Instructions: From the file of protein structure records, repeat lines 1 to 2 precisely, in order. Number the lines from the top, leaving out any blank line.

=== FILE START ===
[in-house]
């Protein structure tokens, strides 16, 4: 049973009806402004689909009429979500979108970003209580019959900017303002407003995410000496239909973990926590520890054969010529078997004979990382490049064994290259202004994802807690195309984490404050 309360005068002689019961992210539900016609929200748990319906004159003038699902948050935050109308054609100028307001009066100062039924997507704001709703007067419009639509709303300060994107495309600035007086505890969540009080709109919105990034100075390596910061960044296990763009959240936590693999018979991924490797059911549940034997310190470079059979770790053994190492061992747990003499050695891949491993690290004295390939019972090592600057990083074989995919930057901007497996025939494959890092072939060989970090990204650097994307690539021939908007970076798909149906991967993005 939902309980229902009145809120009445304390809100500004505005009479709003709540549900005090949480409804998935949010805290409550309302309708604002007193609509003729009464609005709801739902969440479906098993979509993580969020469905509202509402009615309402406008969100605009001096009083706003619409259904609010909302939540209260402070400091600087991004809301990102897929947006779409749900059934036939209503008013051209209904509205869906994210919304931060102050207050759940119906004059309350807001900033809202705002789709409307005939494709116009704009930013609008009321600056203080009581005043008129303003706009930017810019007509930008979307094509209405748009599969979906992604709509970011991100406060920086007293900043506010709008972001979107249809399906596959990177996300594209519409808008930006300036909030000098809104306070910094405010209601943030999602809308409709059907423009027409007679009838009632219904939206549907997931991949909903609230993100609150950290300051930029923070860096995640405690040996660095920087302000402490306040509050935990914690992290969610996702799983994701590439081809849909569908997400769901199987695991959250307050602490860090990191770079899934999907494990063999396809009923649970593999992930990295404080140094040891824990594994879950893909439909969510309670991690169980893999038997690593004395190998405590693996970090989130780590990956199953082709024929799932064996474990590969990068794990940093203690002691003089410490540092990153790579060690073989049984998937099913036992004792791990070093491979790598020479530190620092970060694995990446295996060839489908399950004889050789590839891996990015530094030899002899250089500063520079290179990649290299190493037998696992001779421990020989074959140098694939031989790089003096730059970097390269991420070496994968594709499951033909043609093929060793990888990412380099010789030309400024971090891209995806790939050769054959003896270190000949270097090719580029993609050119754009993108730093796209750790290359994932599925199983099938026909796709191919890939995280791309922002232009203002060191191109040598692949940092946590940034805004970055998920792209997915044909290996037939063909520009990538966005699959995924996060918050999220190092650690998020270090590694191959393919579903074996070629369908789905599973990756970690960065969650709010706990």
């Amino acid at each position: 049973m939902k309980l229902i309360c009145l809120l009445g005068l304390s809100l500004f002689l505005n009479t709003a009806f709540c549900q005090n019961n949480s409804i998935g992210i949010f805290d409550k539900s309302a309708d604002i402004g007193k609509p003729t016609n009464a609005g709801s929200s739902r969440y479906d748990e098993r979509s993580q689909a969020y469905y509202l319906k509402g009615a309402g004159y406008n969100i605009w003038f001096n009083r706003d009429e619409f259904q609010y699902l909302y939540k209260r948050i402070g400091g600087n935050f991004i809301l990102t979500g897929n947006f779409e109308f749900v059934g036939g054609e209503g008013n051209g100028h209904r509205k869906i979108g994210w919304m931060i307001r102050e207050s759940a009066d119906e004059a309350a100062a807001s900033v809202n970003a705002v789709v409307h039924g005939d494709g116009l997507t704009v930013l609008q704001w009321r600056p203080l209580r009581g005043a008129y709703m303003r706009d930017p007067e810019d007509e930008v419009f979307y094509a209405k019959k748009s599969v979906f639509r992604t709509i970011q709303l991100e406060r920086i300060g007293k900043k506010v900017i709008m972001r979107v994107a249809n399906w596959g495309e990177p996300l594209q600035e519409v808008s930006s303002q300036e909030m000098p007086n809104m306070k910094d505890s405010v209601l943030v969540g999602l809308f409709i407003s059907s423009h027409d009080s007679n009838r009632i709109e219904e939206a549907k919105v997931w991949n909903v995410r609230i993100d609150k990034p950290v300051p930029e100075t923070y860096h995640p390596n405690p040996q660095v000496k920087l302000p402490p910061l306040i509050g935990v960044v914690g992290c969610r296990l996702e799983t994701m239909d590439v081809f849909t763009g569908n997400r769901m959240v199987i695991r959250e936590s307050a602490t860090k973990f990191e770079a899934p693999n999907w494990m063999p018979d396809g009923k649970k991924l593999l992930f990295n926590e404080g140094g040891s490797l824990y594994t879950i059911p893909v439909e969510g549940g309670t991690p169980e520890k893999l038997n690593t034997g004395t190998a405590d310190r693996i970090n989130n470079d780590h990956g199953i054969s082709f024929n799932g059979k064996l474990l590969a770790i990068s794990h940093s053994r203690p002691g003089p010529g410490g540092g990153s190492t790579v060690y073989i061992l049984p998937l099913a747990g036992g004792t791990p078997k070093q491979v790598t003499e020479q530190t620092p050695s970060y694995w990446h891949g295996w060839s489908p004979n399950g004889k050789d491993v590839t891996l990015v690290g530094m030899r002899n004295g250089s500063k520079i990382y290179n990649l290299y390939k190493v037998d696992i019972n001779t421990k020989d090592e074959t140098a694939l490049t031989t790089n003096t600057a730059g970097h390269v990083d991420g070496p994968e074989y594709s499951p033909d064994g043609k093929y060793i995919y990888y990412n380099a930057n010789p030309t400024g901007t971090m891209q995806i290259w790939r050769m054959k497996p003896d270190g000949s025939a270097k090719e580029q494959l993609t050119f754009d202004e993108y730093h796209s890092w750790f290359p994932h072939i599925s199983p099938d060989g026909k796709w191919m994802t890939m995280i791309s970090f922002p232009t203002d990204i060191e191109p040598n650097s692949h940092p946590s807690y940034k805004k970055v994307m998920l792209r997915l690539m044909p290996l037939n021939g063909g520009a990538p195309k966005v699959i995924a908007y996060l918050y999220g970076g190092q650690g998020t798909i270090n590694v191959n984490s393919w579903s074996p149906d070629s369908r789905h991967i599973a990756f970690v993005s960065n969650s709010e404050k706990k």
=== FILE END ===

[in-house]
């Protein structure tokens, strides 16, 4: 049973009806402004689909009429979500979108970003209580019959900017303002407003995410000496239909973990926590520890054969010529078997004979990382490049064994290259202004994802807690195309984490404050 309360005068002689019961992210539900016609929200748990319906004159003038699902948050935050109308054609100028307001009066100062039924997507704001709703007067419009639509709303300060994107495309600035007086505890969540009080709109919105990034100075390596910061960044296990763009959240936590693999018979991924490797059911549940034997310190470079059979770790053994190492061992747990003499050695891949491993690290004295390939019972090592600057990083074989995919930057901007497996025939494959890092072939060989970090990204650097994307690539021939908007970076798909149906991967993005 939902309980229902009145809120009445304390809100500004505005009479709003709540549900005090949480409804998935949010805290409550309302309708604002007193609509003729009464609005709801739902969440479906098993979509993580969020469905509202509402009615309402406008969100605009001096009083706003619409259904609010909302939540209260402070400091600087991004809301990102897929947006779409749900059934036939209503008013051209209904509205869906994210919304931060102050207050759940119906004059309350807001900033809202705002789709409307005939494709116009704009930013609008009321600056203080009581005043008129303003706009930017810019007509930008979307094509209405748009599969979906992604709509970011991100406060920086007293900043506010709008972001979107249809399906596959990177996300594209519409808008930006300036909030000098809104306070910094405010209601943030999602809308409709059907423009027409007679009838009632219904939206549907997931991949909903609230993100609150950290300051930029923070860096995640405690040996660095920087302000402490306040509050935990914690992290969610996702799983994701590439081809849909569908997400769901199987695991959250307050602490860090990191770079899934999907494990063999396809009923649970593999992930990295404080140094040891824990594994879950893909439909969510309670991690169980893999038997690593004395190998405590693996970090989130780590990956199953082709024929799932064996474990590969990068794990940093203690002691003089410490540092990153790579060690073989049984998937099913036992004792791990070093491979790598020479530190620092970060694995990446295996060839489908399950004889050789590839891996990015530094030899002899250089500063520079290179990649290299190493037998696992001779421990020989074959140098694939031989790089003096730059970097390269991420070496994968594709499951033909043609093929060793990888990412380099010789030309400024971090891209995806790939050769054959003896270190000949270097090719580029993609050119754009993108730093796209750790290359994932599925199983099938026909796709191919890939995280791309922002232009203002060191191109040598692949940092946590940034805004970055998920792209997915044909290996037939063909520009990538966005699959995924996060918050999220190092650690998020270090590694191959393919579903074996070629369908789905599973990756970690960065969650709010706990």